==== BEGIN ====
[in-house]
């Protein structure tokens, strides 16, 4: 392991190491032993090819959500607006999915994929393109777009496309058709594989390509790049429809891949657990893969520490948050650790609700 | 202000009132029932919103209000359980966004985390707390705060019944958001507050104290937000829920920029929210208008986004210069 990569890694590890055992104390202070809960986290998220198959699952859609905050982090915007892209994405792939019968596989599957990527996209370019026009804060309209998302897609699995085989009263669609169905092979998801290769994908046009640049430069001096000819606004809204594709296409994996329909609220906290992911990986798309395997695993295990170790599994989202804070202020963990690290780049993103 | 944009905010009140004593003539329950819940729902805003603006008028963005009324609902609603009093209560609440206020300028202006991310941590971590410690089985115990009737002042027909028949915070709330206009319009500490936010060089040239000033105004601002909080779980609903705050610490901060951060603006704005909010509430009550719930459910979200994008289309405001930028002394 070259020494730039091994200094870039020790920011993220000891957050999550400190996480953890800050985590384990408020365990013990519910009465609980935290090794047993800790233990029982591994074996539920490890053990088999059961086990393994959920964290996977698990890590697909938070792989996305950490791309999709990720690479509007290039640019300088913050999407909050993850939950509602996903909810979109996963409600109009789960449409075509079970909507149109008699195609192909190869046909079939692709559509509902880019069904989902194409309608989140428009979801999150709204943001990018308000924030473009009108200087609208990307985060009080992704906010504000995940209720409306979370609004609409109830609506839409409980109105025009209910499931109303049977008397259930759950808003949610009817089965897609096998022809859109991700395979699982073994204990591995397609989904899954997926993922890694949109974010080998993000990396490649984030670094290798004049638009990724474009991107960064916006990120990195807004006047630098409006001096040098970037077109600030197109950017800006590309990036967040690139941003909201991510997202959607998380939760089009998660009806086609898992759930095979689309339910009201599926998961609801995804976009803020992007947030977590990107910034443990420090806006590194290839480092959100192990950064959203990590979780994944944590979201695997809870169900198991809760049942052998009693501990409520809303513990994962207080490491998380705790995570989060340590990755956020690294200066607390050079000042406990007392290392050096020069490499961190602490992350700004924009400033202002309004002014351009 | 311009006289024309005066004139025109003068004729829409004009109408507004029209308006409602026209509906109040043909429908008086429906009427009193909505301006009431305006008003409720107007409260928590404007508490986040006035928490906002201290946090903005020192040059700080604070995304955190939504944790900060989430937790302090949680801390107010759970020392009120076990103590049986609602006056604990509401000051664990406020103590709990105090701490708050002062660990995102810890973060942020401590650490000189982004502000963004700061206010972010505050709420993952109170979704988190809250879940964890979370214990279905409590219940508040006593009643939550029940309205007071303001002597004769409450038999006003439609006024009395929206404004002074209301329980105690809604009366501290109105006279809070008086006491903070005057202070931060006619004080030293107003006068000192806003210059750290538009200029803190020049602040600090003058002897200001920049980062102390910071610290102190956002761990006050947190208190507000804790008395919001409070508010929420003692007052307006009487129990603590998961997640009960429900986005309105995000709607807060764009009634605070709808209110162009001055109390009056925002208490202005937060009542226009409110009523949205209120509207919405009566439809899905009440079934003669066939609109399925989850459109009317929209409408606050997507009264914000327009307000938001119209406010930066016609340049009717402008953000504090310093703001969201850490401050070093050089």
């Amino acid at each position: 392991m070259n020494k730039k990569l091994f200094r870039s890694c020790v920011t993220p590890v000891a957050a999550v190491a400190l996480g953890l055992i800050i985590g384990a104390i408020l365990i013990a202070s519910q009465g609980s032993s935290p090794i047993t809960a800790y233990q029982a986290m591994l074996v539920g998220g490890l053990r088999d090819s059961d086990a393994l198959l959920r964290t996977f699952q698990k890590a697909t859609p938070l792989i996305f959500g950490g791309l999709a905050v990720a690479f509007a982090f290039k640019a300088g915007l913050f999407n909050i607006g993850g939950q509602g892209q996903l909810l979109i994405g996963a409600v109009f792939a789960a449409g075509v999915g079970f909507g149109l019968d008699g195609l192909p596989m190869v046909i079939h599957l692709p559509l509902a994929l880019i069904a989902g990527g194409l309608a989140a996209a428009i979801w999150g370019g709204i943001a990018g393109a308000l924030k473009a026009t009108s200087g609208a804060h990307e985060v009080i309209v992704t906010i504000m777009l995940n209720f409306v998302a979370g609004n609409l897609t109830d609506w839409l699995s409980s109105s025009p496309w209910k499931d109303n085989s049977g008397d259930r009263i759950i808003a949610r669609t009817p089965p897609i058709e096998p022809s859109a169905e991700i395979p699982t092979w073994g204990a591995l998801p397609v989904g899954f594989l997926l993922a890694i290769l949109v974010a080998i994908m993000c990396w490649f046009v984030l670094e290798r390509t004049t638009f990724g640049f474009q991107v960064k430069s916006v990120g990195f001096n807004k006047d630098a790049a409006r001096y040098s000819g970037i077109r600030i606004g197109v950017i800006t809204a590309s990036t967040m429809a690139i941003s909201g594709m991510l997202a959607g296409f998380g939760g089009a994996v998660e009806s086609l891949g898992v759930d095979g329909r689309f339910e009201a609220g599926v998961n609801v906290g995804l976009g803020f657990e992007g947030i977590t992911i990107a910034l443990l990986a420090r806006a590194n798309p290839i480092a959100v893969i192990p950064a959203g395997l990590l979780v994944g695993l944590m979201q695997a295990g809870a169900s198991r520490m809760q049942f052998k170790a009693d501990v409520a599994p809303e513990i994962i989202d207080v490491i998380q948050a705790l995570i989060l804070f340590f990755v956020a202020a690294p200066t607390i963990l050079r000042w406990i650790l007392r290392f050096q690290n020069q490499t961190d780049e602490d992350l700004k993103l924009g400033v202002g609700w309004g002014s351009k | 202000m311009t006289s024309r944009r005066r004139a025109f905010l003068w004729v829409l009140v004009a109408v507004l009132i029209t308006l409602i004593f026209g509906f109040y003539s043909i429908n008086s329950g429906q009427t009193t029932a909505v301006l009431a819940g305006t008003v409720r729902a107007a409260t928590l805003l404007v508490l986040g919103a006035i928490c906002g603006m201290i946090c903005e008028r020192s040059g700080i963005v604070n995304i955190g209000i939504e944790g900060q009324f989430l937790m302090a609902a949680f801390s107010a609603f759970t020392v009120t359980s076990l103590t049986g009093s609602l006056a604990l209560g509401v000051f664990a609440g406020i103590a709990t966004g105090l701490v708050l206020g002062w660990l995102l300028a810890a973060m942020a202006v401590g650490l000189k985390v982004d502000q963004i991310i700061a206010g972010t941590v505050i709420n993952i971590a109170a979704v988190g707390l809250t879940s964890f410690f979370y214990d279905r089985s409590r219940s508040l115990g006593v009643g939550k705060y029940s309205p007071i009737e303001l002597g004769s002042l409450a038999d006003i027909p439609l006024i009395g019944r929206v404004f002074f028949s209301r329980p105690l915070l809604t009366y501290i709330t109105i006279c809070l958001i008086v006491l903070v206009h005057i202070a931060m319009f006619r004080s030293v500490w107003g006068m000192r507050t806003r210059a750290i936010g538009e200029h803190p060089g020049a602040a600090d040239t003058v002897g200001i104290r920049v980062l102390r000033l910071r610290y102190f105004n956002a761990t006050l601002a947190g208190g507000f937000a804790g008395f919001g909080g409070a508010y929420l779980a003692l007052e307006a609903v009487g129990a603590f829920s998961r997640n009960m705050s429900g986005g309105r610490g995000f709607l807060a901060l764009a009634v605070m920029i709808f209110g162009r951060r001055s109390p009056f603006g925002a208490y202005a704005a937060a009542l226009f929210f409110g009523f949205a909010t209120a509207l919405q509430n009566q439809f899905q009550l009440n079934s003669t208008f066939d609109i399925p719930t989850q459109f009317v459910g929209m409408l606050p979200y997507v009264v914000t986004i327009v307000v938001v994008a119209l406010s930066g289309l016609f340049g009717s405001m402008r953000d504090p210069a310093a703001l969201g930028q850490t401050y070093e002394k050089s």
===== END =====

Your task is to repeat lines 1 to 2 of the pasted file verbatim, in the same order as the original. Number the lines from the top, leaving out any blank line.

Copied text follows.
[in-house]
């Protein structure tokens, strides 16, 4: 392991190491032993090819959500607006999915994929393109777009496309058709594989390509790049429809891949657990893969520490948050650790609700 | 202000009132029932919103209000359980966004985390707390705060019944958001507050104290937000829920920029929210208008986004210069 990569890694590890055992104390202070809960986290998220198959699952859609905050982090915007892209994405792939019968596989599957990527996209370019026009804060309209998302897609699995085989009263669609169905092979998801290769994908046009640049430069001096000819606004809204594709296409994996329909609220906290992911990986798309395997695993295990170790599994989202804070202020963990690290780049993103 | 944009905010009140004593003539329950819940729902805003603006008028963005009324609902609603009093209560609440206020300028202006991310941590971590410690089985115990009737002042027909028949915070709330206009319009500490936010060089040239000033105004601002909080779980609903705050610490901060951060603006704005909010509430009550719930459910979200994008289309405001930028002394 070259020494730039091994200094870039020790920011993220000891957050999550400190996480953890800050985590384990408020365990013990519910009465609980935290090794047993800790233990029982591994074996539920490890053990088999059961086990393994959920964290996977698990890590697909938070792989996305950490791309999709990720690479509007290039640019300088913050999407909050993850939950509602996903909810979109996963409600109009789960449409075509079970909507149109008699195609192909190869046909079939692709559509509902880019069904989902194409309608989140428009979801999150709204943001990018308000924030473009009108200087609208990307985060009080992704906010504000995940209720409306979370609004609409109830609506839409409980109105025009209910499931109303049977008397259930759950808003949610009817089965897609096998022809859109991700395979699982073994204990591995397609989904899954997926993922890694949109974010080998993000990396490649984030670094290798004049638009990724474009991107960064916006990120990195807004006047630098409006001096040098970037077109600030197109950017800006590309990036967040690139941003909201991510997202959607998380939760089009998660009806086609898992759930095979689309339910009201599926998961609801995804976009803020992007947030977590990107910034443990420090806006590194290839480092959100192990950064959203990590979780994944944590979201695997809870169900198991809760049942052998009693501990409520809303513990994962207080490491998380705790995570989060340590990755956020690294200066607390050079000042406990007392290392050096020069490499961190602490992350700004924009400033202002309004002014351009 | 311009006289024309005066004139025109003068004729829409004009109408507004029209308006409602026209509906109040043909429908008086429906009427009193909505301006009431305006008003409720107007409260928590404007508490986040006035928490906002201290946090903005020192040059700080604070995304955190939504944790900060989430937790302090949680801390107010759970020392009120076990103590049986609602006056604990509401000051664990406020103590709990105090701490708050002062660990995102810890973060942020401590650490000189982004502000963004700061206010972010505050709420993952109170979704988190809250879940964890979370214990279905409590219940508040006593009643939550029940309205007071303001002597004769409450038999006003439609006024009395929206404004002074209301329980105690809604009366501290109105006279809070008086006491903070005057202070931060006619004080030293107003006068000192806003210059750290538009200029803190020049602040600090003058002897200001920049980062102390910071610290102190956002761990006050947190208190507000804790008395919001409070508010929420003692007052307006009487129990603590998961997640009960429900986005309105995000709607807060764009009634605070709808209110162009001055109390009056925002208490202005937060009542226009409110009523949205209120509207919405009566439809899905009440079934003669066939609109399925989850459109009317929209409408606050997507009264914000327009307000938001119209406010930066016609340049009717402008953000504090310093703001969201850490401050070093050089």